Unless the Pentagon allows Boeing six months to prepare its entry for the renewed Air Force tanker contract, there's "a really high likelihood" the company will decide not to bid, Boeing defense chief James Albaugh told The Wall Street Journal.

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Unless the Pentagon allows Boeing six months to prepare its entry for the renewed Air Force tanker contract, there’s “a really high likelihood” the company will decide not to bid, Boeing defense chief James Albaugh told The Wall Street Journal.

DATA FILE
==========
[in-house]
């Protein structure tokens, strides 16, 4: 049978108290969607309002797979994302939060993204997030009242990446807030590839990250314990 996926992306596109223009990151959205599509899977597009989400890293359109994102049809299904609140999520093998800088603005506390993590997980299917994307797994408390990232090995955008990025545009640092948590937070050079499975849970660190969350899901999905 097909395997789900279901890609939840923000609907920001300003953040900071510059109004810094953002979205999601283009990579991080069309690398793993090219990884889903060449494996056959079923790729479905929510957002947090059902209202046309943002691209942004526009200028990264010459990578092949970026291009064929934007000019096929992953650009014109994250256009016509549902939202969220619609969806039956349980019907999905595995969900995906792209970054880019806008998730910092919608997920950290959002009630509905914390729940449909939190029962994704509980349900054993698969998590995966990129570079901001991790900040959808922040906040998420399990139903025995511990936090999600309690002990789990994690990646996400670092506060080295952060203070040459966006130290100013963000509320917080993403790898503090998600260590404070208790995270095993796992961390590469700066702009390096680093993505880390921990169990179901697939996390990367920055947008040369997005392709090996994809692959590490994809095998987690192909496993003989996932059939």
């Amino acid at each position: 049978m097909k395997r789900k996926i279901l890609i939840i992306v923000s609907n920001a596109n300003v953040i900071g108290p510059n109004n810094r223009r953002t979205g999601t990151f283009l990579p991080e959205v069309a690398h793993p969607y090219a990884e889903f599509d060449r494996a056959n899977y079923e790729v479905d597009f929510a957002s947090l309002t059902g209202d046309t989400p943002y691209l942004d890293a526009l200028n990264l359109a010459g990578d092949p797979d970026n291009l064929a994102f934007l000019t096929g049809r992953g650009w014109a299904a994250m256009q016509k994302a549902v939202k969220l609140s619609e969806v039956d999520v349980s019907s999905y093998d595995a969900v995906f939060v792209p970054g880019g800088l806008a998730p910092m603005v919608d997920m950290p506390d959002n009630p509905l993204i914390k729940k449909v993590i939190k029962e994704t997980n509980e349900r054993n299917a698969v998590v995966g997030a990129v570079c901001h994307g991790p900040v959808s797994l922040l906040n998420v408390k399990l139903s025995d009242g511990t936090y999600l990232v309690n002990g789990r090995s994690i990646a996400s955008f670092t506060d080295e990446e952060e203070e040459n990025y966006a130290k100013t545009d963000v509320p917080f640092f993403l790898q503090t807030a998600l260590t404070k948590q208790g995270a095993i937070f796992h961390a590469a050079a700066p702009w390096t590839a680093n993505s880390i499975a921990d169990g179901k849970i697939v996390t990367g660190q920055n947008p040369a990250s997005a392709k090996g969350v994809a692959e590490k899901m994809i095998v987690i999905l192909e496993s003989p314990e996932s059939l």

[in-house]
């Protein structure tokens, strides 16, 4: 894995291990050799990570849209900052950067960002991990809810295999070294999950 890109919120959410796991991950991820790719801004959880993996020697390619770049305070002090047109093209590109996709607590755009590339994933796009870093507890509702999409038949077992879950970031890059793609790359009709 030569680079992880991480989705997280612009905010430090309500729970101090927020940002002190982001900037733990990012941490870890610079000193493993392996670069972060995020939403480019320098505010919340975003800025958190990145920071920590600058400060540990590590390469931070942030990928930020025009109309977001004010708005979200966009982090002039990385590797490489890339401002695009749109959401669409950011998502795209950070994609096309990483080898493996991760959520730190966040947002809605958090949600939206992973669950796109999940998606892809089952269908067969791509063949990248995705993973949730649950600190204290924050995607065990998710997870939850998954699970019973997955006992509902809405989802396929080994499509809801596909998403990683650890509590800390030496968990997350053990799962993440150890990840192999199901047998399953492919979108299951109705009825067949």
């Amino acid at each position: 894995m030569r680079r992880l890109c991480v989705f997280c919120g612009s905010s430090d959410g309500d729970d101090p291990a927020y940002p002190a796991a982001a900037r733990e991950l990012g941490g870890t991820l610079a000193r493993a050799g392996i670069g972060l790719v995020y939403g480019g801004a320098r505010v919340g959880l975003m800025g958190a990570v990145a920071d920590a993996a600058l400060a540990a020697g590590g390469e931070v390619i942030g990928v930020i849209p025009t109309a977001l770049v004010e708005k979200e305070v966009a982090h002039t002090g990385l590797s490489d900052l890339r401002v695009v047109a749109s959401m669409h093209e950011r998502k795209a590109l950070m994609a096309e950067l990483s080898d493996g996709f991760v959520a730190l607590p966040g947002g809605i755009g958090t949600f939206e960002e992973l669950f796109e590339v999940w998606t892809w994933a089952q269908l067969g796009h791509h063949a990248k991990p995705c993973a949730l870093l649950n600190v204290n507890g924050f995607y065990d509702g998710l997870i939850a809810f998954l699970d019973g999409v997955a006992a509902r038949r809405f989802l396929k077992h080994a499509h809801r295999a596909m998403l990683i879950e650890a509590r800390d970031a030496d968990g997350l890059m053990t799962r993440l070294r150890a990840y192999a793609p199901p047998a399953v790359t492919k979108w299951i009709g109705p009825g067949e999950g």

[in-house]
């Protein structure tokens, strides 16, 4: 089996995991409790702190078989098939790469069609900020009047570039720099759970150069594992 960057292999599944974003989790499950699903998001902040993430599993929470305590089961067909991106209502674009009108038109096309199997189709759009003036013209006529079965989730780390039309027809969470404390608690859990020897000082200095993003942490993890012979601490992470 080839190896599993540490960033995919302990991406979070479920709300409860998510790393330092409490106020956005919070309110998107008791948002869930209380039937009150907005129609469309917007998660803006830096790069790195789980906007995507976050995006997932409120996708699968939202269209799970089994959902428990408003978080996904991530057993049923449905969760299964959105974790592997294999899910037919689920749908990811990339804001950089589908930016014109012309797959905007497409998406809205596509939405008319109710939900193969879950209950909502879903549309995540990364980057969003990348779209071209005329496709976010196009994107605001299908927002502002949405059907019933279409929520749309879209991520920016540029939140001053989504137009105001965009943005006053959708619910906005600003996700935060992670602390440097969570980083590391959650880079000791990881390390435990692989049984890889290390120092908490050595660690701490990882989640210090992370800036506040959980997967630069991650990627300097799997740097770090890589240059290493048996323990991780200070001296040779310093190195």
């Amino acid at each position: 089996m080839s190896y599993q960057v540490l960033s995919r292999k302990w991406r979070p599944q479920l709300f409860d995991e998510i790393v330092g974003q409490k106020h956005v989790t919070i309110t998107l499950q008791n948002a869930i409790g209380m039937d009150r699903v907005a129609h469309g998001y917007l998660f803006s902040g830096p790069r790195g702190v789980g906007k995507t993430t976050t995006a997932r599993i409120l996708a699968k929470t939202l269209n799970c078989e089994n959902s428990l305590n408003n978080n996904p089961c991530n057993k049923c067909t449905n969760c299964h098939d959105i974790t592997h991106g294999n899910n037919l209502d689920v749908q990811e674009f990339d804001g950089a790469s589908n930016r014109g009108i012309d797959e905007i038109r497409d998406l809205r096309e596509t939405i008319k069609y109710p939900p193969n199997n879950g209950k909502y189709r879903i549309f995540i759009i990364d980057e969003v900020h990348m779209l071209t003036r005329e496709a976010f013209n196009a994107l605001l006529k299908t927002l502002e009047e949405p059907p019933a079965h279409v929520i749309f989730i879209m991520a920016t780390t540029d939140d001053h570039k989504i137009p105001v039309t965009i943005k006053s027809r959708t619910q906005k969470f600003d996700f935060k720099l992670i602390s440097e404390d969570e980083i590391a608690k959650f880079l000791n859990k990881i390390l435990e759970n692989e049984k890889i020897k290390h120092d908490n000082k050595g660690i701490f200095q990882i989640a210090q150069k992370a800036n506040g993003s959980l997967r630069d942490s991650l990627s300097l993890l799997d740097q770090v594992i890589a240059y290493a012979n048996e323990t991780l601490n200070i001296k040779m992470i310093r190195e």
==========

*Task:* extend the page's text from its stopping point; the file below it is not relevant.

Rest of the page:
The paper reported on its Web site Thursday evening that Boeing believes the latest Pentagon requirements for the aerial-refueling tanker call for a plane that can haul more fuel than the modified 767 originally pitched by Boeing. The Defense Department is considering giving Boeing and the rival Northrop Grumman-EADS joint venture a total of 60 days to submit new bids.

“I think the option we would have if we were not given the six months, there is a really high likelihood that we would no-bid the program,” Albaugh said.

Northrop-EADS won the $40 billion tanker job in February, but the Air Force decided to rebid the contract after Boeing’s protest was upheld in June by the Government Accountability Office.